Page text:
How much Python should you know before learning Django?

How much Python should you know before learning Django?

It can take a long time before beginners are absolutely comfortable working with Django. It's important to have a good understanding of Python before diving into Django. In this post, I will cover what I believe to be the most important things to understand in Python before learning Django.

If you are comfortable with Python and you're considering going into web development, you have a few options to choose from. Django is the most popular Python web framework. But Django is also not the simplest technology to learn. It can take a long time before beginners are absolutely comfortable working with Django.

However, it's important to have a good understanding of Python before diving into Django. Learning Django will undoubtedly be more difficult. In hindsight, I realize that some of the times I was struggling with Django were actually not Django issues at all - they were simply misunderstandings of Python.

In this post, I will cover what I believe to be the most important things to understand in Python before learning Django. I will also explain where these concepts are used in Django, and why it makes sense to understand them.

If you prefer video format, you can watch the video version of this tutorial here:

Disclaimer - this post will not be teaching the actual concepts. Use it rather as a guide for what to learn. I will include links for learning resources.


  • Variables
  • Data types
  • Conditional statements
  • For-loops

These are the building blocks of not only Python, but all programming languages. It's crucial to understand these concepts before going further. Variables, data types, conditionals, and for-loops are used constantly in programming. These are not unique to understanding Django.


An iterable is an object that can be "iterated over", such as in a for-loop.

In Python, the most common way of looping through data is by using a list. Lists are simply constructed like this:

names = ['joe', 'soap']

Another common way of loop through data is to use a tuple like so:

plants = ('flower', 'tree')

Django has its own objects to store data.

In Django, you will work with a Queryset. Querysets are objects that you could describe as very powerful lists of data. Not only can you loop through the queryset, but you can perform complex operations on them too - such as filtering and comparing.

It's very important to understand that a Python list is described as an iterable. A tuple is also an iterable. And a Django queryset is also an iterable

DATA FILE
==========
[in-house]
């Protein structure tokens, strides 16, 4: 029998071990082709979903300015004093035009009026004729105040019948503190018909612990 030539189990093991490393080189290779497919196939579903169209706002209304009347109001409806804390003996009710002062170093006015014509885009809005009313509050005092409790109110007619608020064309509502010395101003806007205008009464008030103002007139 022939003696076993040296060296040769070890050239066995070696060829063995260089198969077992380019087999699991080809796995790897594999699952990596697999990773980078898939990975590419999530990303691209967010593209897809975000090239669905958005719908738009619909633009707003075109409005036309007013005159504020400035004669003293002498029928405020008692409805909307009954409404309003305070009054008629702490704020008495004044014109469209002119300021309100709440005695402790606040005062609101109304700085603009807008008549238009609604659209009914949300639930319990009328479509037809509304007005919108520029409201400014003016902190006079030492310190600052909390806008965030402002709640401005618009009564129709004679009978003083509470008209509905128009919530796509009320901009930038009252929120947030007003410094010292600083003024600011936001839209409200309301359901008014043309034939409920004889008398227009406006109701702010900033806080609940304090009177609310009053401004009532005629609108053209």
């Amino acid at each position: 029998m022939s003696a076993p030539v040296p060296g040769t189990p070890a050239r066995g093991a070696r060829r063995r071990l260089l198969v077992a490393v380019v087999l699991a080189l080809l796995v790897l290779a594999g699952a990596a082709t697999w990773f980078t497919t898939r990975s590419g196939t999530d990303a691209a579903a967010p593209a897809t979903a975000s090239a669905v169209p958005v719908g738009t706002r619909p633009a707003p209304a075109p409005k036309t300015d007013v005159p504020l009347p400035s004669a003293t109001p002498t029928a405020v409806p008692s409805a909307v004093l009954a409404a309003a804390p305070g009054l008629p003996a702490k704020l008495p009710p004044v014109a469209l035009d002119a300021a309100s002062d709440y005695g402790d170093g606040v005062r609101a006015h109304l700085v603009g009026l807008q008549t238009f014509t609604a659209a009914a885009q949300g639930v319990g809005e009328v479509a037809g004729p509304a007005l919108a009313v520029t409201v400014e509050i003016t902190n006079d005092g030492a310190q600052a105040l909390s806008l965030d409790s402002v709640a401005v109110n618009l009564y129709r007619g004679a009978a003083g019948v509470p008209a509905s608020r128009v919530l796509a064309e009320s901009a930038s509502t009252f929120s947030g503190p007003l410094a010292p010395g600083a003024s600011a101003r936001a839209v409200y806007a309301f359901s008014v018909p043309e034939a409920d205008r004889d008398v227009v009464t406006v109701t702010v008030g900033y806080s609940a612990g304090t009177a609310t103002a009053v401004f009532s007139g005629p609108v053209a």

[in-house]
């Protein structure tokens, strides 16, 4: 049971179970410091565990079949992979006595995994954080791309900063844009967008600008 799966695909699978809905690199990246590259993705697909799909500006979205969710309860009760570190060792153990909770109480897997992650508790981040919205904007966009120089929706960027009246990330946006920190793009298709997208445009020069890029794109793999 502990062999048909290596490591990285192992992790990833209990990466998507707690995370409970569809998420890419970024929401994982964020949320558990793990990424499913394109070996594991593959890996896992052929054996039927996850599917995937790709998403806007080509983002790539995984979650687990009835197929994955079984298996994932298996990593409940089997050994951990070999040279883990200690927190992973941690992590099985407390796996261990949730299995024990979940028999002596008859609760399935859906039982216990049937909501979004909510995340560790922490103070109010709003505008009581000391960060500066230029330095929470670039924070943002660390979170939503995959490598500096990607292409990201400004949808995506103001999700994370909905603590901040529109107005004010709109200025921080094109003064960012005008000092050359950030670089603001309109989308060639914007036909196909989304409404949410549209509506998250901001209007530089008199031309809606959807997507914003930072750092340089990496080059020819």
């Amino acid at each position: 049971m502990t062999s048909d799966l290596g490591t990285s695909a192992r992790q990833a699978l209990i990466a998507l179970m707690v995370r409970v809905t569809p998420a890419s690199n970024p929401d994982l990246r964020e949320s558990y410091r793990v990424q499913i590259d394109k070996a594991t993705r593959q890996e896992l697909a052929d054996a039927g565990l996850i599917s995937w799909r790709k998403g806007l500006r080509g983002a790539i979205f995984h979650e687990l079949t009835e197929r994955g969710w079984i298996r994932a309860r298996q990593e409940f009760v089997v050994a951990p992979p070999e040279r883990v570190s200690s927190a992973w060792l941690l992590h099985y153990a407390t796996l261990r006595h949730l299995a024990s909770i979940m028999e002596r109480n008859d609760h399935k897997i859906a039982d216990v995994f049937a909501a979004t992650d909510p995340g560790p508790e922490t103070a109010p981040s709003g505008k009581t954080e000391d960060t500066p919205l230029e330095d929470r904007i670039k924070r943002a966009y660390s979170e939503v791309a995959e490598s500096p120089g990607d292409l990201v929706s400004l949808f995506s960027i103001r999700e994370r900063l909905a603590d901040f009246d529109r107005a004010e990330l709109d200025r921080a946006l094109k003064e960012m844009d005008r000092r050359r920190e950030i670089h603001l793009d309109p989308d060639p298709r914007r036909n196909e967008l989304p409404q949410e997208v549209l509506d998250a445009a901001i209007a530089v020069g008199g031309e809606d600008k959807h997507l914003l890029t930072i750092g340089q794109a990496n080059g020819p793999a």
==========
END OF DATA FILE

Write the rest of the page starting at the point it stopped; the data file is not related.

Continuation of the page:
The takeaway from this is to understand what it means to be an iterable and to "iterate over" an object, such as in a for-loop. This concept of iterating is something you will use constantly when working with Django.


Dictionaries are commonly used in Python to store key-value pairs of data. For example:

person = {
	"first_name": "Joe",
	"last_name": "Soap",
	"age": 25

When working with Django, one of the most common places you'll work with dictionaries is when adding context to a template.

Context is a dictionary of information you'd like to have access to inside of an HTML template. Context is one of the most fundamental concepts of working with templates in Django, and so it's crucial to understand it first as a Python object.

It is also good to understand methods on a dictionary such as .update() and .pop() .


Functions are one of the most important concepts in programming. Not only in Python, but in all programming languages.

The way that functions are created in Python is quite simple:

def print_name(name):
	print(f"Hello {name}!"

You will be writing plenty of functions when working with Django. Hence it's very important to understand them before diving into Django.

One of the concepts that is left out in most courses that teach Python functions is the concept of *args and **kwargs

This guide from RealPython is a must-read for those who are not familiar with it. In Django, you will be using *args and **kwargs a lot, so understanding this concept now will be a serious help.


In my experience, decorators are not used that often. But they can be very useful in solving certain problems in your code. Django makes use of decorators to provide some helpful utilities, hence it makes sense to understand them.

The syntax of using decorators is fairly simple, but what happens inside them is what you should focus on learning:

def uppercase_decorator(function):
	def wrapper():
		func = function()
		make_uppercase = func.upper()
		return make_uppercase
	return wrapper
def print_name():
	return "joe soap"

This guide from DataCamp will help you understand decorators.